Between 1931 and 1934, three major road projects completely reshaped the easternmost stretch of Wilshire Boulevard, leaving behind the thoroughfare as we know it today. In addition to a two-block extension east of Figueroa Street and a causeway through Westlake Park, its former Orange Street right-of-way was widened from 60 to 90 feet, as illustrated in the above photographs. Though primarily for the benefit of automobile traffic, the project also widened the boulevard’s sidewalks from 10 to 17 feet.
As typical of large public works initiatives, its planning first emerged nearly a decade before its completion, even before the incorporation of Orange Street. Visible at the left edge of both photographs is a 13-story medical office building by John and Donald B. Parkinson, designed in anticipation of the widening project. At the time of its completion in 1928, the tower came with an extremely generous 40-foot sidewalk, as wide was the roadway itself.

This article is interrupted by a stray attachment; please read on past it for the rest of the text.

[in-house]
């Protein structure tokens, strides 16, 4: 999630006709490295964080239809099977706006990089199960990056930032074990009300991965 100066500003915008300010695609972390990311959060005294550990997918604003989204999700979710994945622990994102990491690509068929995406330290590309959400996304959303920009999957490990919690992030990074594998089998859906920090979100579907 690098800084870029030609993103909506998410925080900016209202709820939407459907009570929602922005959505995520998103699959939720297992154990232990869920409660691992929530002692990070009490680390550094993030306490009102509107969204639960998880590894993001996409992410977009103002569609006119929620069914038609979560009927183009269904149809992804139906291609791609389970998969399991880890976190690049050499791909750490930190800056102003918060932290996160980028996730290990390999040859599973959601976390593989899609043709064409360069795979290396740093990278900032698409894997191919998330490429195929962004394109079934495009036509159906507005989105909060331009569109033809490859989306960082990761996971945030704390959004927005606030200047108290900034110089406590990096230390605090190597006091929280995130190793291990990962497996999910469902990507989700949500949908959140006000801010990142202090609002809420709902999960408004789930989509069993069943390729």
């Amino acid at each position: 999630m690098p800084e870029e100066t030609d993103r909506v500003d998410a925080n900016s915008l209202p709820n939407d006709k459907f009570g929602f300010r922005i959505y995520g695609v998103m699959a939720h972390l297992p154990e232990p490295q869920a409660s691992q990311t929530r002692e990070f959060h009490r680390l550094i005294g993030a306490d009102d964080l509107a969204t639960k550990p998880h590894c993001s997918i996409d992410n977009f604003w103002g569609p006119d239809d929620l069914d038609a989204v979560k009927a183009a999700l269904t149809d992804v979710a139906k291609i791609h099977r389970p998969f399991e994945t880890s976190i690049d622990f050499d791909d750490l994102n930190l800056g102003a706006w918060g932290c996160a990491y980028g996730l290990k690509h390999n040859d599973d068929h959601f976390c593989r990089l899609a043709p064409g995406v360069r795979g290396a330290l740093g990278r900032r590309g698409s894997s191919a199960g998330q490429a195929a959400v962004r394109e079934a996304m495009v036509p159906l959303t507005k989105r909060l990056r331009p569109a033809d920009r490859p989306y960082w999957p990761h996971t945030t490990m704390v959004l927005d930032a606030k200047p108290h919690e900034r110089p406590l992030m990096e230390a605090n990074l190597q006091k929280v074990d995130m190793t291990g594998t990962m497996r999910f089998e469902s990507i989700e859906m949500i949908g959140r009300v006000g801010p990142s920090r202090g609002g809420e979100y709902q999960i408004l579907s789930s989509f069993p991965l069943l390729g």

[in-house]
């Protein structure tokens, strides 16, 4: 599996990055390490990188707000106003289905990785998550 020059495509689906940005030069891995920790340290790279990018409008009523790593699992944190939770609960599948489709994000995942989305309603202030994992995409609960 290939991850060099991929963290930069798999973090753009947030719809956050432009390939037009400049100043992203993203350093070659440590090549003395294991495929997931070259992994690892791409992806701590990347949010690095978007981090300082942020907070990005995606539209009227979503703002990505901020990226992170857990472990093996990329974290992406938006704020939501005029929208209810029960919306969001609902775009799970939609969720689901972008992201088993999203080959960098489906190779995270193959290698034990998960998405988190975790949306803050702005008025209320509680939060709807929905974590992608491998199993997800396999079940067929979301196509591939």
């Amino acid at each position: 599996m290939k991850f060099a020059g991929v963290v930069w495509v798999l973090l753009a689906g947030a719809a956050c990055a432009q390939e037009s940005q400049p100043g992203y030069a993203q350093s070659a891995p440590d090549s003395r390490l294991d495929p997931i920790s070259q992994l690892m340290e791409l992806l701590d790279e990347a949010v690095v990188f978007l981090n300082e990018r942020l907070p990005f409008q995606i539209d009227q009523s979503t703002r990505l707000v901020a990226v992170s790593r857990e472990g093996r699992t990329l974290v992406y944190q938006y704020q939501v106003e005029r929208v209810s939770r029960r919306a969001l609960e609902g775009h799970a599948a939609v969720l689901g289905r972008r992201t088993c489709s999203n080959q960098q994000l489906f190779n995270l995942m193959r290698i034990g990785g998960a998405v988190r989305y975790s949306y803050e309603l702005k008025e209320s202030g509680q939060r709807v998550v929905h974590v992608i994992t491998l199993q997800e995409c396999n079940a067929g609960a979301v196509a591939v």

Wilshire Boulevard’s eastern extension [urban diachrony]
1. “Asks Orange Street be named Wilshire.” Los Angeles Times. 20 Mar. 1924. A10.
2. “Improvement launched on Wilshire Boulevard.” Los Angeles Times. 6 May 1934. 25.
3. “Structure nears completion.” Los Angeles Times. 29 Jul 1928. E2.
1. “Chs-m470 – View of Wilshire Boulevard looking west from Bonnie Brae Street before widening, March 2, 1931.” Title Insurance and Trust/C. C. Pierce Photography Collection. USC Digital Library. USC Libraries Special Collections. http://digitallibrary.usc.edu/search/controller/view/chs-m470.html.
2. “Chs-m472 – View of Wilshire Boulevard west from Bonnie Brae Street after widening, December 3, 1934.” Title Insurance and Trust/C. C. Pierce Photography Collection. USC Digital Library. USC Libraries Special Collections. http://digitallibrary.usc.edu/search/controller/view/chs-m472.html.